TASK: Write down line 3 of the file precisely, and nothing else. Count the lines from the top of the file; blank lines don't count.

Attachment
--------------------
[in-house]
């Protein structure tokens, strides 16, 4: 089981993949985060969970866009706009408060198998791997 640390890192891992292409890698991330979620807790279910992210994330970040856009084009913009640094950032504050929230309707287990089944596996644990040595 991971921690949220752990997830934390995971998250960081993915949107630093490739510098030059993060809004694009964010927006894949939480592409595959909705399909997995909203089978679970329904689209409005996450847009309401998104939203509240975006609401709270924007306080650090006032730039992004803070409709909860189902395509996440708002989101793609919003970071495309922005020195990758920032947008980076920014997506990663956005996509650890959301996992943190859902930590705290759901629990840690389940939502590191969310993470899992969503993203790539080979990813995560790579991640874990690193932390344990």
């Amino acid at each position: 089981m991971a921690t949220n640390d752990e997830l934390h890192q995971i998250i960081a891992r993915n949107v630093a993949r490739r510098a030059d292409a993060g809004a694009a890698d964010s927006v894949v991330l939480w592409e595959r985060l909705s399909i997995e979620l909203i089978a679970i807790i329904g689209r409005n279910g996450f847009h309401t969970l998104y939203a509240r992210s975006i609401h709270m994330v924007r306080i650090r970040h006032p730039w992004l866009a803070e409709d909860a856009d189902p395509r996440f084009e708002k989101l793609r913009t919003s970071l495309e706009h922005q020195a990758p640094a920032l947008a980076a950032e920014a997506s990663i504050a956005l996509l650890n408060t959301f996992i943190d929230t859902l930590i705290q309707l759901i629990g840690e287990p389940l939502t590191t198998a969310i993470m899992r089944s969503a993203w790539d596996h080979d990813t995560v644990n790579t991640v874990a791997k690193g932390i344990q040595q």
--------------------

């Amino acid at each position: 089981m991971a921690t949220n640390d752990e997830l934390h890192q995971i998250i960081a891992r993915n949107v630093a993949r490739r510098a030059d292409a993060g809004a694009a890698d964010s927006v894949v991330l939480w592409e595959r985060l909705s399909i997995e979620l909203i089978a679970i807790i329904g689209r409005n279910g996450f847009h309401t969970l998104y939203a509240r992210s975006i609401h709270m994330v924007r306080i650090r970040h006032p730039w992004l866009a803070e409709d909860a856009d189902p395509r996440f084009e708002k989101l793609r913009t919003s970071l495309e706009h922005q020195a990758p640094a920032l947008a980076a950032e920014a997506s990663i504050a956005l996509l650890n408060t959301f996992i943190d929230t859902l930590i705290q309707l759901i629990g840690e287990p389940l939502t590191t198998a969310i993470m899992r089944s969503a993203w790539d596996h080979d990813t995560v644990n790579t991640v874990a791997k690193g932390i344990q040595q």